Friday, January 30, 2015

Medicine Chest III

The starting point for this third box in the "Medicine Chest" series (plus 5th and maybe final box in the 'Escape Artist' body of work) was pretty much the title 'Subversion' and the intention for box 3 to subvert the ideas in the proceeding work 'Specimen' while also realising the anarchic ideas hinted at in 'Spectacle'.  While Medicine Chest II: Specimen is about the authority science and medicine have asserted over disability and illness from the early 20th century onwards and embodies the "Medical Model" of disability (where the challenges faced by the disabled and ill are seen purely from a point of pathology, often resulting in public invalidation) Medicine Chest III: Subversion not only embodies it's counter model (the 'social model' of disability where the challenges faced by the ill and disabled are seen to arise from a culture that fails to accommodate their needs) but illustrates the subversive threat and potential for transcendence residing in individuals whom liberal individualist democracy have necessarily marginalised, invalidated and excluded from public life based on their disability.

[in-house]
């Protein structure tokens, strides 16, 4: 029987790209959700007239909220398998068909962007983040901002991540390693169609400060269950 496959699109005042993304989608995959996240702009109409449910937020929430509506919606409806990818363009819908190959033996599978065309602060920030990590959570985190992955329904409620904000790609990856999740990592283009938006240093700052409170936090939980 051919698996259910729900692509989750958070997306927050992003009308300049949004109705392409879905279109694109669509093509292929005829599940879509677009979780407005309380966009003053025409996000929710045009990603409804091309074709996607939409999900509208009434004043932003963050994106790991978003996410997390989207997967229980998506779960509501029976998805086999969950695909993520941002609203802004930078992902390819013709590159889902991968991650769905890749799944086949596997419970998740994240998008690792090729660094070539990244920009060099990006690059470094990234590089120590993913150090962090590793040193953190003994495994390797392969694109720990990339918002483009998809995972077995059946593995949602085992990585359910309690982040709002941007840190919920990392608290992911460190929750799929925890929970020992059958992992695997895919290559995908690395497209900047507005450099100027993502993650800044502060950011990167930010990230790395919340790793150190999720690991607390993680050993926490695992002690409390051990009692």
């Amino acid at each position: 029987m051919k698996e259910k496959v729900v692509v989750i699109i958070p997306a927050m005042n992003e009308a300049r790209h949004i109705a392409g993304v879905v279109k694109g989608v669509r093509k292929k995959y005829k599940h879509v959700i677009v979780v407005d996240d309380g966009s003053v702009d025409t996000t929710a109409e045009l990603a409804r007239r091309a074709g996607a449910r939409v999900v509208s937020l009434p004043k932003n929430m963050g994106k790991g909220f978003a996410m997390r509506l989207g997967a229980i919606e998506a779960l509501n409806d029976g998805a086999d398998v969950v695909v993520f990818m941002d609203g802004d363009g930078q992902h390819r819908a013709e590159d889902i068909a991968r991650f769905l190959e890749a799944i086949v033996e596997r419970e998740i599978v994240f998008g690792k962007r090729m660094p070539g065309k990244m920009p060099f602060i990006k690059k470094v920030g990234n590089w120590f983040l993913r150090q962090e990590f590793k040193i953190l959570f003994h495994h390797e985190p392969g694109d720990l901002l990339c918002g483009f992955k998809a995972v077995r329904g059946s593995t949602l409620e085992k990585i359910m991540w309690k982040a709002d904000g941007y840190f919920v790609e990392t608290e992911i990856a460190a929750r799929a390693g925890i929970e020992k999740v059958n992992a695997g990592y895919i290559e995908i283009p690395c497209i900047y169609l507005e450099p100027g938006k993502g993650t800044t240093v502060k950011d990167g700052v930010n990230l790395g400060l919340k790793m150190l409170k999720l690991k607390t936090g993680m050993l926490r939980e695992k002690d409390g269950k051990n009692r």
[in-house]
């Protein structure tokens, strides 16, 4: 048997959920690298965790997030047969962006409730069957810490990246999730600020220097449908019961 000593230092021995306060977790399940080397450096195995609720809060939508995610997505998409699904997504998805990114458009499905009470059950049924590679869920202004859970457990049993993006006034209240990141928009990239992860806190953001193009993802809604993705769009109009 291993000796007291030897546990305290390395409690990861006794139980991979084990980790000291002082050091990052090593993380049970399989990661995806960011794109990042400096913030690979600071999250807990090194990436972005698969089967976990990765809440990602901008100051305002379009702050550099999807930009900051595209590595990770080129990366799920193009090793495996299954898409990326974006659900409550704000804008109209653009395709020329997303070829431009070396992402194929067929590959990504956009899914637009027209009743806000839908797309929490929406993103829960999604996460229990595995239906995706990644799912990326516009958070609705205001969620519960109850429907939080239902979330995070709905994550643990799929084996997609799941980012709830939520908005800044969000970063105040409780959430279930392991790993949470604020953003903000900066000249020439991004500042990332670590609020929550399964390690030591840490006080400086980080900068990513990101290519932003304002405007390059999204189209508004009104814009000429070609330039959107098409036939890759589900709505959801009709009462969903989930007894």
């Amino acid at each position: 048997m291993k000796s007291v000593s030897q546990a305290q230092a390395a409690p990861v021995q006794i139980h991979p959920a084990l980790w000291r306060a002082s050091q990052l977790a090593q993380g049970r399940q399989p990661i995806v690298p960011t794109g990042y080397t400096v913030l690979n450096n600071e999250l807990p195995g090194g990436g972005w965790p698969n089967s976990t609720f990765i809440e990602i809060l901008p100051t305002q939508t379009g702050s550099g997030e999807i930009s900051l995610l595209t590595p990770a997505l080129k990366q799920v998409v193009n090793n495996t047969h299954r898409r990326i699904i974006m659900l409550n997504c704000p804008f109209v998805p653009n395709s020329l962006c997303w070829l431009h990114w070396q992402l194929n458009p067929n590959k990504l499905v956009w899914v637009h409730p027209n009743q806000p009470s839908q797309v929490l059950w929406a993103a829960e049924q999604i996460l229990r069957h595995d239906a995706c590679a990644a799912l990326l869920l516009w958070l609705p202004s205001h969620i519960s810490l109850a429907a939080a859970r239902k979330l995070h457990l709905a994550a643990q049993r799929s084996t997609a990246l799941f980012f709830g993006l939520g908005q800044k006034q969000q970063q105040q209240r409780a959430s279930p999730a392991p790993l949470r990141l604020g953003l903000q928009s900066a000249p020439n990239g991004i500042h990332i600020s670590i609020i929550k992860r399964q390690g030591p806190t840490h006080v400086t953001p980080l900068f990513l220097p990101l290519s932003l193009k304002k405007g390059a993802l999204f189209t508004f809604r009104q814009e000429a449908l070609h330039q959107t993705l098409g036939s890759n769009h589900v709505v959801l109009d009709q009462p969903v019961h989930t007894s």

The disabled and sick body in it's inability to look or behave like the 'normal body' mocks the most basic tenets of liberal individualist democracy - that the individual be self determining and autonomous. In this way bodily instability is the physical manifestation of political anarchy.

This fantasy  -  of the autonomous individual in control of their physical self - that underwrites our political and economic system and which stands in complicit denial of the truth regarding our corporeal vulnerability, makes for fragile foundations. Medicine Chest III: Subversion then imagines the point at which these foundations collapse, where anarchic organic corporeality escapes from the margins of invalidation to assert a transcendent power that realises it's capacity to both threaten and inspire.

Note: It was this capacity for the 'extraordinary' body to both threaten and inspire it's audience that made the freak show so popular from mid 1800s to the early 1900s.

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